The Importance of Happiness in The Workplace

Happy, grateful people are more engaged and productive at work.

Happiness at work has never been more talked about than now. A number of researches have proven that when employees are happy at work, they do better at work, resulting in higher employee engagement, improved team relationships, and lower turnover for the company. After all, a business is a business because of its most important asset, people. 

By paying more attention to one's stress level, energy level, health and wellbeing, people feel happier and more balanced. With a clearer mind, people can do better work. With balance and good health, people have better interactions with colleagues and better relationships with people in their lives which in turn makes them even happier.  

Stress, Illness, and Immune System

While working long hours under pressure might help a company achieve some short-term goals in growth and sales, it is not sustainable in the long run as employees get burned out. Your stress level affects your immune system. When you're stressed, the immune system's ability to fight off antigens is reduced, causing you to get sick more easily. Prolonged periods of stress can also increase your risk of several diseases, including heart disease and cancer. 

The immune system is a collection of billions of cells that travel through the bloodstream.  They move in and out of tissues and organs, defending the body against foreign bodies (antigens), such as bacteria, viruses and cancerous cells.

The main types of immune cells are white blood cells. There are two types of white blood cells – lymphocytes and phagocytes.

There are two types of lymphocytes:

  • B cells- produce antibodies which are released into the fluid surrounding the body’s cells to destroy the invading viruses and bacteria.
  • T cells (see picture opposite) - if the invader gets inside a cell, these (T cells) lock on to the infected cell, multiply and destroy it.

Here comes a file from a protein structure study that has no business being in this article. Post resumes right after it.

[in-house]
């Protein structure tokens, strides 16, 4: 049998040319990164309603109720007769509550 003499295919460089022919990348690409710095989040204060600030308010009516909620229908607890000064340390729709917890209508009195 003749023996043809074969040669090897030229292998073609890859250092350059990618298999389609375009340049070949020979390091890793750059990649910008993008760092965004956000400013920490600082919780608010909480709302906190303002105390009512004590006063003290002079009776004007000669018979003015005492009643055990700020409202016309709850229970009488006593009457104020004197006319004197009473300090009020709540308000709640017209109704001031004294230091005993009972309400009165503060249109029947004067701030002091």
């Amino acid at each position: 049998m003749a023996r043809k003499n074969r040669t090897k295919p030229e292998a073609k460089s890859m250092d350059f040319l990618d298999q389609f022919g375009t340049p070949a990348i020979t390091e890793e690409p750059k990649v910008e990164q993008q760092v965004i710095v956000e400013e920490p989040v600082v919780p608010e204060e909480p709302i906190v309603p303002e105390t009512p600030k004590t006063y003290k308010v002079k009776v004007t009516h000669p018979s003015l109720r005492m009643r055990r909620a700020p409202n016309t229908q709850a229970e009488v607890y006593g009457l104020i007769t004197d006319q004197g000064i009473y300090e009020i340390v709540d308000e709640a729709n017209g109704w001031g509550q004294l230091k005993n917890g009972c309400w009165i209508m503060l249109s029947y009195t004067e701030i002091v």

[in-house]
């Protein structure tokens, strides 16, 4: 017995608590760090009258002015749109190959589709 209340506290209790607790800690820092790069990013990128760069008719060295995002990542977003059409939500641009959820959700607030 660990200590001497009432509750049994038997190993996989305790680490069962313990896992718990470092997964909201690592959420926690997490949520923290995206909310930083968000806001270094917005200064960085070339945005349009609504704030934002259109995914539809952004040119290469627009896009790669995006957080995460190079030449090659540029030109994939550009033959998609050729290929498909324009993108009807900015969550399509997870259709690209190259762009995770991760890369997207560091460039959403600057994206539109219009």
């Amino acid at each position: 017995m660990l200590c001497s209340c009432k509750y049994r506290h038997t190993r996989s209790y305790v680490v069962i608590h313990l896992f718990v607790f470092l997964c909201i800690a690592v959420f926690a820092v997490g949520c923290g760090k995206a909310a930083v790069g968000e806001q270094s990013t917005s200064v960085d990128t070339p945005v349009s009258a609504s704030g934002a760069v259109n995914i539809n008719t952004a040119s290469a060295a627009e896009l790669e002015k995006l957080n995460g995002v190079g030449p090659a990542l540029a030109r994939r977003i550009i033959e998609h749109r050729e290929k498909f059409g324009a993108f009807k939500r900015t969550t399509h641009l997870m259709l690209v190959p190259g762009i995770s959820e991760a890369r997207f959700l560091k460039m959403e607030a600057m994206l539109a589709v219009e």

When we’re stressed, the immune system’s ability to fight off antigens is reduced. That is why we are more susceptible to infections.

The stress hormone corticosteroid can suppress the effectiveness of the immune system (e.g. lowers the number of lymphocytes).

Stress can also have an indirect effect on illness as a result of prolonged bad habits which people use as coping strategies, such as, smoking, excessive consumption of alcohol, poor diet, lack of exercise, and lack of sleep. All of these are likely to have a negative effect on a person’s health if they become year-long habits.


Stress can also cause one to have headaches, flu, cardiovascular disease, diabetes, asthma and gastric ulcers.





Short term suppression of the immune system is not dangerous.  However, chronic suppression leaves the body vulnerable to infection and disease.

Employees' Happiness & Increased Performance At Work 

“People are more productive and creative when they have more positive emotions. In fact, we found that, if happier on a given day, people were not only more likely to come up with a new idea or solve a complex problem that same day but also to do so the next day." - Teresa Amabile, co-author of The Progress Principle


Ultimately, though, the source of productivity is the individual knowledge workers who get things done every day. And the evidence is clear: People perform better when they’re happier.”

One study has found that happy employees are up to 20% more productive than unhappy employees. When it comes to salespeople, happiness has an even greater impact, raising sales by 37%

More over

  • Gratitude Improves Well-Being  The Greater Good Science Center at Berkeley found a strong correlation between frequently expressing gratitude and better health; participants in their study reported increased happiness, a greater sense of life satisfaction, and a higher resilience to stress. 
  • Gratitude Reduces Impatience  A recent study found that when participants felt grateful they were more patient and had increased self-control, even more so than participants who felt happy or neutral. Researchers believe this may be a result of gratitude eliciting a sense of fulfillment and of there being more opportunities later. 
  • Gratitude Boosts Brain Function  When we are stressed or upset at work, the limbic system of the brain basically takes over, suppressing activity in the prefrontal cortex which is the part of the brain responsible for “executive functions” and creative thinking. When you express gratitude, it instead creates a calm and safe environment in the brain, which not only makes you feel happier but can result in your brain, and the brains of those you work most closely with, doing better work.